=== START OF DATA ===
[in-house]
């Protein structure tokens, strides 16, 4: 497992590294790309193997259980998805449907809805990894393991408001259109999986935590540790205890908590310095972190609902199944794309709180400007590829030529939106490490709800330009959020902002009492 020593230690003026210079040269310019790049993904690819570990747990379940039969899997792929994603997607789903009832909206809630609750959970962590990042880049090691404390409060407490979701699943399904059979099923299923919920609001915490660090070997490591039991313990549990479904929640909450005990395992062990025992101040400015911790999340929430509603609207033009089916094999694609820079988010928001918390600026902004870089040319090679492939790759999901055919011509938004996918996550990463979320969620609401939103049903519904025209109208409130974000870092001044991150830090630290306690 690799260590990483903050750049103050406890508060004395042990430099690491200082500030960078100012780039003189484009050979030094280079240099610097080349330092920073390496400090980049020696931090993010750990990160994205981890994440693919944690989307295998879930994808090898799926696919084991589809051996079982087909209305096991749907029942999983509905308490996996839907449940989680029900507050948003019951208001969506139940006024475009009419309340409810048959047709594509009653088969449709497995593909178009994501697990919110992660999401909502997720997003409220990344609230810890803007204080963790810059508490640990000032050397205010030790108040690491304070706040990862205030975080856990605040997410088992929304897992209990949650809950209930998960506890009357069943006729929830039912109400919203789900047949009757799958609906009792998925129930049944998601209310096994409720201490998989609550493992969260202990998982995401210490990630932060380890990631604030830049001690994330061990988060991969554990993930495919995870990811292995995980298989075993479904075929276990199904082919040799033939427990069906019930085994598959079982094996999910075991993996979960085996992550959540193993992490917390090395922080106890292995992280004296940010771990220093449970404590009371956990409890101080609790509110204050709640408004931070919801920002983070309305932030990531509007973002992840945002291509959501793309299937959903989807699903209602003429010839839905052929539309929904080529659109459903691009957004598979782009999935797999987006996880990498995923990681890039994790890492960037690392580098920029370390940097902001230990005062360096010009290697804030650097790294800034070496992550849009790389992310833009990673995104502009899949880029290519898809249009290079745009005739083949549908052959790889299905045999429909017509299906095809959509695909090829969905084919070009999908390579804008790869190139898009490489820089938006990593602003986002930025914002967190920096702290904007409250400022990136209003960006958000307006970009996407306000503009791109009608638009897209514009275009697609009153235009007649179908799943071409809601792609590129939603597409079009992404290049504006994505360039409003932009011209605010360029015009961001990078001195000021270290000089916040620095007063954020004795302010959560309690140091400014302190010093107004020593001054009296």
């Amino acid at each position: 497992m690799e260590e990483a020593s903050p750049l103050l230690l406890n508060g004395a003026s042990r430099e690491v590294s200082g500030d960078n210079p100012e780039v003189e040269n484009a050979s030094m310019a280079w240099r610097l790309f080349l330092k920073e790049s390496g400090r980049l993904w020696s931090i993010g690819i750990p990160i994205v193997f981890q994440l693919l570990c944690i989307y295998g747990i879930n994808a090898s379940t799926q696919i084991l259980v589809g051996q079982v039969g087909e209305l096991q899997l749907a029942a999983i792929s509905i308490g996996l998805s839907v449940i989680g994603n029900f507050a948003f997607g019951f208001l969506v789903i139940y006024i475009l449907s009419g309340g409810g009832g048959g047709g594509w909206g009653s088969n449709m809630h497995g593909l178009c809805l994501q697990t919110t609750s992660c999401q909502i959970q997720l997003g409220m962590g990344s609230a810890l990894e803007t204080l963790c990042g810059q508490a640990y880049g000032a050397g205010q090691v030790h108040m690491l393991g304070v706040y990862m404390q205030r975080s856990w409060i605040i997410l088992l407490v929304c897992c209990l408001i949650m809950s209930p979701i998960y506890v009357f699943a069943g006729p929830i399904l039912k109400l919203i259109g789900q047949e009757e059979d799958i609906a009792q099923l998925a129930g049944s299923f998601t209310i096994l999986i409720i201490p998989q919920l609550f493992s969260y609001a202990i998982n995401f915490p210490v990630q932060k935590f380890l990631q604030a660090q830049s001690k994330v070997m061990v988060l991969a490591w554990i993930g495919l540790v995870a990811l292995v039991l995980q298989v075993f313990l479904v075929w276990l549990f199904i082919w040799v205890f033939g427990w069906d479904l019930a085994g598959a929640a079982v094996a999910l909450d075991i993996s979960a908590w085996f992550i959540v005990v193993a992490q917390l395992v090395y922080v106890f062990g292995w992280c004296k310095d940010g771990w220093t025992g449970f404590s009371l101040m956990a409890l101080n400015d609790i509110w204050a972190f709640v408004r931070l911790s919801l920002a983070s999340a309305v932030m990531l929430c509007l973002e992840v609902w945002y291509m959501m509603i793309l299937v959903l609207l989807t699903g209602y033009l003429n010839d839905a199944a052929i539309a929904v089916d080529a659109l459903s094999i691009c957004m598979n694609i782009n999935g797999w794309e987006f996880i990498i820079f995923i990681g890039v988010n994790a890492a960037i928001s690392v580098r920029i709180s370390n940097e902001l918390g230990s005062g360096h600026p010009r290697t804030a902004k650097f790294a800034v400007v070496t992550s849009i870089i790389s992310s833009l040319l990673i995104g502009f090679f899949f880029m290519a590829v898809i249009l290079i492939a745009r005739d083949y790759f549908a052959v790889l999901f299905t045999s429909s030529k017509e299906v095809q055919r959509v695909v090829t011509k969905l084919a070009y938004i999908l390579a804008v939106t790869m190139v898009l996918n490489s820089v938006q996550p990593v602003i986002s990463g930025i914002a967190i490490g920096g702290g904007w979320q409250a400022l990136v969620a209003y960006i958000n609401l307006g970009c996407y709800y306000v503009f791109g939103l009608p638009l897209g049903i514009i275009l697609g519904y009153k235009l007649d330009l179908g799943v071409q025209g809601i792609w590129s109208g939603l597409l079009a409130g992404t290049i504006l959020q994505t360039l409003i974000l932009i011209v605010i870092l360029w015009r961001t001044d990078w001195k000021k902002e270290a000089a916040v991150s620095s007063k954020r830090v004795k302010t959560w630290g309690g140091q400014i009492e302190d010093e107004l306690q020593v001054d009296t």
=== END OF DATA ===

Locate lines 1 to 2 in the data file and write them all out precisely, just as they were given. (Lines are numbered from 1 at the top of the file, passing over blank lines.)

[in-house]
């Protein structure tokens, strides 16, 4: 497992590294790309193997259980998805449907809805990894393991408001259109999986935590540790205890908590310095972190609902199944794309709180400007590829030529939106490490709800330009959020902002009492 020593230690003026210079040269310019790049993904690819570990747990379940039969899997792929994603997607789903009832909206809630609750959970962590990042880049090691404390409060407490979701699943399904059979099923299923919920609001915490660090070997490591039991313990549990479904929640909450005990395992062990025992101040400015911790999340929430509603609207033009089916094999694609820079988010928001918390600026902004870089040319090679492939790759999901055919011509938004996918996550990463979320969620609401939103049903519904025209109208409130974000870092001044991150830090630290306690 690799260590990483903050750049103050406890508060004395042990430099690491200082500030960078100012780039003189484009050979030094280079240099610097080349330092920073390496400090980049020696931090993010750990990160994205981890994440693919944690989307295998879930994808090898799926696919084991589809051996079982087909209305096991749907029942999983509905308490996996839907449940989680029900507050948003019951208001969506139940006024475009009419309340409810048959047709594509009653088969449709497995593909178009994501697990919110992660999401909502997720997003409220990344609230810890803007204080963790810059508490640990000032050397205010030790108040690491304070706040990862205030975080856990605040997410088992929304897992209990949650809950209930998960506890009357069943006729929830039912109400919203789900047949009757799958609906009792998925129930049944998601209310096994409720201490998989609550493992969260202990998982995401210490990630932060380890990631604030830049001690994330061990988060991969554990993930495919995870990811292995995980298989075993479904075929276990199904082919040799033939427990069906019930085994598959079982094996999910075991993996979960085996992550959540193993992490917390090395922080106890292995992280004296940010771990220093449970404590009371956990409890101080609790509110204050709640408004931070919801920002983070309305932030990531509007973002992840945002291509959501793309299937959903989807699903209602003429010839839905052929539309929904080529659109459903691009957004598979782009999935797999987006996880990498995923990681890039994790890492960037690392580098920029370390940097902001230990005062360096010009290697804030650097790294800034070496992550849009790389992310833009990673995104502009899949880029290519898809249009290079745009005739083949549908052959790889299905045999429909017509299906095809959509695909090829969905084919070009999908390579804008790869190139898009490489820089938006990593602003986002930025914002967190920096702290904007409250400022990136209003960006958000307006970009996407306000503009791109009608638009897209514009275009697609009153235009007649179908799943071409809601792609590129939603597409079009992404290049504006994505360039409003932009011209605010360029015009961001990078001195000021270290000089916040620095007063954020004795302010959560309690140091400014302190010093107004020593001054009296």